|On the shutdown of Warhammer Online’s servers, the preservation of games as a medium, and a way forward.|
Warhammer Online…is offline. Yesterday, at 6 PM EST on December 18, 2013, the servers shut down and everyone was kicked out of that world forever. Without a server, the clients on everyone’s machines were capable only of sitting forlornly at a failed login screen. It was over. To quote the blog of Josh Drescher, one of the producers on the game:
That’s sad in a lot of ways, not the least of which being that the hard work that hundreds of developers put into it will vanish, without a meaningful way to ever visit it again. It’s one of the cruel realities of MMORPG development. You can’t just load up your old work years later and show it off to your kids.
As I spend more years in game development, I think more about the evolution and legacy of games. We’re still in our infancy as creators. We’re only 41 years away from Pong. That’s not very long in the history of a medium, relatively speaking: You may think of Metropolis as an early movie, but commercial film theaters had been around for 34 years when it debuted. “Talkies” took longer to emerge than 3D acceleration did. Those early films, even the most primitive or puerile, are important in understanding the path to Skyfall and Lincoln today.
Our medium has been an ephemeral one. Each generation of hardware succeeds the last, and the ability to play back old games is lost even more than it was with old celluloid. Nothing disappears as completely as an online game, where a central server is essential to running the game at all. But for at least part of Warhammer Online, it doesn’t have to be that way. You see, I remember something Josh may have forgotten:
C:\> WAR.exe -singleplayer
In every unreleased, internal-only developer build of the Warhammer client, there was the option to run without a server. As the lead client engineer I spent a good amount of time doing that. There were no login or character selection screens. There were no NPCs or other players. There was no gameplay of any kind. It was just you and the entire world spread out before you. You could fly around like Superman, or teleport anywhere at will. You could watch the sun rise and set over Altdorf, and see the smoke rise from fires forever burning. And you could see the thousands upon thousands of hours of work and craftsmanship that went into creating a world that has now been unplugged.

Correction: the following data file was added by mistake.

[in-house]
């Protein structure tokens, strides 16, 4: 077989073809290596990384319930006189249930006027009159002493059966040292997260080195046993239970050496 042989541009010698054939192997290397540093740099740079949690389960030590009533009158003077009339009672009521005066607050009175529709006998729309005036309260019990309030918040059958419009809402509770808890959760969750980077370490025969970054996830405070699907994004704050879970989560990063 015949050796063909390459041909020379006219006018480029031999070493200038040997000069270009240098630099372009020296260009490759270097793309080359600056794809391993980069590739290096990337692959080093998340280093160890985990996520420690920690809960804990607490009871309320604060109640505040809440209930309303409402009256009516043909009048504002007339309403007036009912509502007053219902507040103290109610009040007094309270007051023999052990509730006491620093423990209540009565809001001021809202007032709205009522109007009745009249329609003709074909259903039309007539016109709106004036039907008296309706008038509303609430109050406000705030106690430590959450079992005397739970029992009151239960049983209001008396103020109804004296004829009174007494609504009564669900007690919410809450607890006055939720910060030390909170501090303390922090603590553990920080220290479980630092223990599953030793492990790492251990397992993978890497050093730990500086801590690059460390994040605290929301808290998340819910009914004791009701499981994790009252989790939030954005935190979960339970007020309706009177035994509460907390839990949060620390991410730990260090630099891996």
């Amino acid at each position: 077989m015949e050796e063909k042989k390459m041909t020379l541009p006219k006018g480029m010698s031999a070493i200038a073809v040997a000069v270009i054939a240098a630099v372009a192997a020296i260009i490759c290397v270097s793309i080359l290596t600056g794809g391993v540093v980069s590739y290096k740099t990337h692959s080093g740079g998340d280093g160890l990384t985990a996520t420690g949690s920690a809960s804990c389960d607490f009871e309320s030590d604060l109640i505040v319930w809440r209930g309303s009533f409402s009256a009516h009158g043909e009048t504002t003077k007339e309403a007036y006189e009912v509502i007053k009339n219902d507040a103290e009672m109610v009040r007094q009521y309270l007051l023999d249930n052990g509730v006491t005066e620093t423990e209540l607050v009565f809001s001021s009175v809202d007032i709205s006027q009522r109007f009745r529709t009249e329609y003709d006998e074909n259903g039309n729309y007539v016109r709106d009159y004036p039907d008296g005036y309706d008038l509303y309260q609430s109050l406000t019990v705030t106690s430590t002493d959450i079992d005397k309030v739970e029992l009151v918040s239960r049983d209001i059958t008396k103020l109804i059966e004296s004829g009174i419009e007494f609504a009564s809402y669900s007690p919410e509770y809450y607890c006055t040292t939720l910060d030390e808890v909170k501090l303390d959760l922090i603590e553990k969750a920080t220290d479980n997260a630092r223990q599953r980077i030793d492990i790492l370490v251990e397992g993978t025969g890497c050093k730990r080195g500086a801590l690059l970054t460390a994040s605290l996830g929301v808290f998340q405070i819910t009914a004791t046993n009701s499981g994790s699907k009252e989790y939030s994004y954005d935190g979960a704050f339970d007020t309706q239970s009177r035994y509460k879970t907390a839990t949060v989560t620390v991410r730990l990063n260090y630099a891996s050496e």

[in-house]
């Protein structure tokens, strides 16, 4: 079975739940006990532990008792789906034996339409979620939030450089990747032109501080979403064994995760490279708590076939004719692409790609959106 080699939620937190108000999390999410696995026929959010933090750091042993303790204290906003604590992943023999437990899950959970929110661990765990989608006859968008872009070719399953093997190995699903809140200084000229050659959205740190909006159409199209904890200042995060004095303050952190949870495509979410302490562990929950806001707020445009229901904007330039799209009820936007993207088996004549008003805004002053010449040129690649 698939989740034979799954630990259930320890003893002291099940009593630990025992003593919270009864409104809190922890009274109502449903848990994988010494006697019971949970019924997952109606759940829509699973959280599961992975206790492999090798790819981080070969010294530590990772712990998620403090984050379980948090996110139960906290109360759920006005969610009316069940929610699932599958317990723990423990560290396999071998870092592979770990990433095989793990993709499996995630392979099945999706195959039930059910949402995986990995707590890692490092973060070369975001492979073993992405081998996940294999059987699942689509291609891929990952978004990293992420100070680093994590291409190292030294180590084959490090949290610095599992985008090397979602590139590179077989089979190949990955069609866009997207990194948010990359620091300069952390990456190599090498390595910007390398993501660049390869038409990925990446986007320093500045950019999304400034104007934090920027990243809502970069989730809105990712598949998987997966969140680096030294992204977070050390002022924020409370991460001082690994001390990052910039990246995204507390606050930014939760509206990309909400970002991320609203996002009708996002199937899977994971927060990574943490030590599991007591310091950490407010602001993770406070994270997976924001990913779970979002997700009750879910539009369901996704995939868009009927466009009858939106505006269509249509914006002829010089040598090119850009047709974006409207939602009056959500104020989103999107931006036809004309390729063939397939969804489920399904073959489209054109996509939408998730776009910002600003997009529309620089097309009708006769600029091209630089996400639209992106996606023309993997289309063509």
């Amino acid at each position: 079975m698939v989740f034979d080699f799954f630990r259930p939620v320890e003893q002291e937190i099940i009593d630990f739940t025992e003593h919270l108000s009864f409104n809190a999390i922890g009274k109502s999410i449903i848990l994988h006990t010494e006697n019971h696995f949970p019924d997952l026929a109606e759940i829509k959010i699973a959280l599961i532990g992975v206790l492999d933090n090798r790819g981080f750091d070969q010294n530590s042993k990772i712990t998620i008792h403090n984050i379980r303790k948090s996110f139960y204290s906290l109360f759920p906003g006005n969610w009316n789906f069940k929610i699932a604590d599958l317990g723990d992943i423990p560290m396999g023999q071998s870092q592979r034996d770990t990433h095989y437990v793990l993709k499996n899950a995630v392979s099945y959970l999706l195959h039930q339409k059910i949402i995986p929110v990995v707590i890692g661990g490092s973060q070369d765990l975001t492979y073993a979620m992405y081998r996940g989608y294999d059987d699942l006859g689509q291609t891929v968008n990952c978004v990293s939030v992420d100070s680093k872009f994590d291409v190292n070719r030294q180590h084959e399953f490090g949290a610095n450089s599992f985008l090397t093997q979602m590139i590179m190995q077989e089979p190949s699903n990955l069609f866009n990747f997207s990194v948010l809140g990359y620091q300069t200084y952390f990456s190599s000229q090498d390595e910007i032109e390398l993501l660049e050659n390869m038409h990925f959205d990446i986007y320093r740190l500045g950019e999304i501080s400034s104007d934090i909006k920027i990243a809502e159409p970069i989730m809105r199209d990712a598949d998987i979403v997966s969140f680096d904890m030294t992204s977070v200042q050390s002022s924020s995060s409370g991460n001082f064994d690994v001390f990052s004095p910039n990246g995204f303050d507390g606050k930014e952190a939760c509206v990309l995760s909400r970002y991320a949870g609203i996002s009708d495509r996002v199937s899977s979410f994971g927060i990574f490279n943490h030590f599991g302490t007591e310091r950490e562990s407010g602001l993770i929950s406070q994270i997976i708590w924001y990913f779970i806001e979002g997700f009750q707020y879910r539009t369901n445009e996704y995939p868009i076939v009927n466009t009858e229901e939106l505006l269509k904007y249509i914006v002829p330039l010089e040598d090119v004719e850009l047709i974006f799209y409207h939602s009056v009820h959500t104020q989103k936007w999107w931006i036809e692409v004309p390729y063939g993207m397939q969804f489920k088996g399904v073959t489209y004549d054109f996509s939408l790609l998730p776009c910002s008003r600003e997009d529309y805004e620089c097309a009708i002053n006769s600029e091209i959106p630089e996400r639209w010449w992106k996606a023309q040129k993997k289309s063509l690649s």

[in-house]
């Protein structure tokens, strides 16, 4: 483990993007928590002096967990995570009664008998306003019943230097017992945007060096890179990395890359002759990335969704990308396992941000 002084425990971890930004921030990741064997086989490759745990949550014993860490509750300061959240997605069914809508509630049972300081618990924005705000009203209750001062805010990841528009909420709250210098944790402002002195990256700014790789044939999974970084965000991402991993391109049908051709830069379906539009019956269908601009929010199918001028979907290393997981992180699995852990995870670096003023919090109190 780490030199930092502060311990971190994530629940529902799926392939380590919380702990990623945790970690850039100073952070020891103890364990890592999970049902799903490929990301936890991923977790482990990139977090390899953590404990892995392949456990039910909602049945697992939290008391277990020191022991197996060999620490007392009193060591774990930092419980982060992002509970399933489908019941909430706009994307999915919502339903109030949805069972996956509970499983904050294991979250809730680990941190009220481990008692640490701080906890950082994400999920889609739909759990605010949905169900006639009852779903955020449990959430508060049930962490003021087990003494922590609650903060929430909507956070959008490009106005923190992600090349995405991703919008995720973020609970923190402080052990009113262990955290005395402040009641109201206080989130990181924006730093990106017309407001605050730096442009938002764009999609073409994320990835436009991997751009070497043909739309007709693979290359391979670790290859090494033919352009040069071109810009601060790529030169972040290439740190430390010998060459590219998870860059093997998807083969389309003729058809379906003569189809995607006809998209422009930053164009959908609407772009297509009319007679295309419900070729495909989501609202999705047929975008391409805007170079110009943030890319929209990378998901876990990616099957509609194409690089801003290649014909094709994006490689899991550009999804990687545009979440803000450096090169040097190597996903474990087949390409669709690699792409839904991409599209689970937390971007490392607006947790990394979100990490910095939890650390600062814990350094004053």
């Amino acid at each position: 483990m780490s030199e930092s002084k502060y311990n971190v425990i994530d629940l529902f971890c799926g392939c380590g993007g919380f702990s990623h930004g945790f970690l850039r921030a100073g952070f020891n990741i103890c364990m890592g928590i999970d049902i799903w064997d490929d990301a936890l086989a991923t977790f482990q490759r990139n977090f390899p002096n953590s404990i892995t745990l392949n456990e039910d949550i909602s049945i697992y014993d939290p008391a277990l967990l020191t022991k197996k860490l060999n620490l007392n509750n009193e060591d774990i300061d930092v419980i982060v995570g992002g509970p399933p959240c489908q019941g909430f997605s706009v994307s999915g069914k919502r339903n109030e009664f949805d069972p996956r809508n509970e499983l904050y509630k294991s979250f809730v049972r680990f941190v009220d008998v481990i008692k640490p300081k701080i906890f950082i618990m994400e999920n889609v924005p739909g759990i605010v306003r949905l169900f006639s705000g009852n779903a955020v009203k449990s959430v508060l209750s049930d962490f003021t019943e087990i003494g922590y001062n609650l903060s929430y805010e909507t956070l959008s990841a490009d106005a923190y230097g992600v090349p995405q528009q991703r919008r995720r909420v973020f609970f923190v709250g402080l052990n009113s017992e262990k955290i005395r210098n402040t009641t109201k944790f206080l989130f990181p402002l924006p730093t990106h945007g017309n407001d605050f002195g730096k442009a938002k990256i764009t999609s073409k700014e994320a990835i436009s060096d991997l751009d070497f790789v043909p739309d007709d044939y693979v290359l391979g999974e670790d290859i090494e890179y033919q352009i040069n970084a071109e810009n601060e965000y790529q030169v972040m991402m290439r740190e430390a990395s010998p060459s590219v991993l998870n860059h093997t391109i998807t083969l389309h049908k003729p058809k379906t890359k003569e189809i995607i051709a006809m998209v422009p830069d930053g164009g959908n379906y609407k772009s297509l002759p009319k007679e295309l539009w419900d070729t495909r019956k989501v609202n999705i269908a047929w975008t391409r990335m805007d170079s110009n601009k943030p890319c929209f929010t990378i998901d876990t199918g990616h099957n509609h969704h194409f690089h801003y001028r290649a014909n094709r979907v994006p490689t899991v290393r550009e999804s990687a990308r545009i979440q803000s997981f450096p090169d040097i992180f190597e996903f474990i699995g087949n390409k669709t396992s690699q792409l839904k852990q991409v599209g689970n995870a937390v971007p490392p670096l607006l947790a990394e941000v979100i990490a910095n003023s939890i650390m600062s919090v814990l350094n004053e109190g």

If the right people at EA choose, they can put out one last build of the game client. There was one switch that said, “If this is a public build, force singleplayer mode OFF”. Change that to “ON”, hit Compile, and release the executable. It won’t have to be released with any art files or a massive download. It can run standalone, pulling assets out of the patch files that the last players will still have sitting on their drives. This won’t compete with any current or future game, because it’s not a game anymore. But it’s a place for the die-hard fans to visit by themselves, to reminisce and remember the times they had there with others. It’s something the hundreds of developers who worked on it will still be able to run for their kids someday. It’s a piece of history for Professors of Game Studies in 2113 to better understand what MMORPGs looked like before the neural implants.
It won’t be WAR; that only exists with other players. But it’s a double-clickable museum exhibiting much of what WAR was, so it won’t be forgotten completely. It’s an effort by all of us, as developers, to preserve a living record as our transient medium is created and destroyed. I can’t do this; I left behind the code when I left EA. But there are people inside EA who can easily make this happen.